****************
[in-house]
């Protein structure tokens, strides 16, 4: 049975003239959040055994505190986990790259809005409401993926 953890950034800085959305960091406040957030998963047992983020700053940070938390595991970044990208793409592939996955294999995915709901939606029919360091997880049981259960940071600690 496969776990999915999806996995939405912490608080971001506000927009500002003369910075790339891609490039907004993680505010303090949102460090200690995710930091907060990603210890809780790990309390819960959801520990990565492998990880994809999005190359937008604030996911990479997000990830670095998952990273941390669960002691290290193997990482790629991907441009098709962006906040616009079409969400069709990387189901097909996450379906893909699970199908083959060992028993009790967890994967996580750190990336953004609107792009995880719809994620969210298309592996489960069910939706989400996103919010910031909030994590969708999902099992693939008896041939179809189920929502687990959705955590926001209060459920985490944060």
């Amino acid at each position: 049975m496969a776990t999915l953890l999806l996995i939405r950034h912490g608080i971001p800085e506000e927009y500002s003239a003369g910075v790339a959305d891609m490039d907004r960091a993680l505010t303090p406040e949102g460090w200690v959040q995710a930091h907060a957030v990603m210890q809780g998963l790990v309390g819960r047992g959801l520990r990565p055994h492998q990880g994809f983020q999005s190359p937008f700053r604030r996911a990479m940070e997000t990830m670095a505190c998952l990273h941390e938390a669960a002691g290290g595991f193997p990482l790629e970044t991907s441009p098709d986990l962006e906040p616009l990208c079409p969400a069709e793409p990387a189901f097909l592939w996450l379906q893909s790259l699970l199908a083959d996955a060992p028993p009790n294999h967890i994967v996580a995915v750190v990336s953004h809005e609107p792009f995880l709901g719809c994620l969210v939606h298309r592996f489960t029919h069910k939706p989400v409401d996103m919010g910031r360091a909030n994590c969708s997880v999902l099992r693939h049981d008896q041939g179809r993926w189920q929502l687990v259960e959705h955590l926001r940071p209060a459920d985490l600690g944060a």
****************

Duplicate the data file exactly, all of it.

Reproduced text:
[in-house]
């Protein structure tokens, strides 16, 4: 049975003239959040055994505190986990790259809005409401993926 953890950034800085959305960091406040957030998963047992983020700053940070938390595991970044990208793409592939996955294999995915709901939606029919360091997880049981259960940071600690 496969776990999915999806996995939405912490608080971001506000927009500002003369910075790339891609490039907004993680505010303090949102460090200690995710930091907060990603210890809780790990309390819960959801520990990565492998990880994809999005190359937008604030996911990479997000990830670095998952990273941390669960002691290290193997990482790629991907441009098709962006906040616009079409969400069709990387189901097909996450379906893909699970199908083959060992028993009790967890994967996580750190990336953004609107792009995880719809994620969210298309592996489960069910939706989400996103919010910031909030994590969708999902099992693939008896041939179809189920929502687990959705955590926001209060459920985490944060």
């Amino acid at each position: 049975m496969a776990t999915l953890l999806l996995i939405r950034h912490g608080i971001p800085e506000e927009y500002s003239a003369g910075v790339a959305d891609m490039d907004r960091a993680l505010t303090p406040e949102g460090w200690v959040q995710a930091h907060a957030v990603m210890q809780g998963l790990v309390g819960r047992g959801l520990r990565p055994h492998q990880g994809f983020q999005s190359p937008f700053r604030r996911a990479m940070e997000t990830m670095a505190c998952l990273h941390e938390a669960a002691g290290g595991f193997p990482l790629e970044t991907s441009p098709d986990l962006e906040p616009l990208c079409p969400a069709e793409p990387a189901f097909l592939w996450l379906q893909s790259l699970l199908a083959d996955a060992p028993p009790n294999h967890i994967v996580a995915v750190v990336s953004h809005e609107p792009f995880l709901g719809c994620l969210v939606h298309r592996f489960t029919h069910k939706p989400v409401d996103m919010g910031r360091a909030n994590c969708s997880v999902l099992r693939h049981d008896q041939g179809r993926w189920q929502l687990v259960e959705h955590l926001r940071p209060a459920d985490l600690g944060a």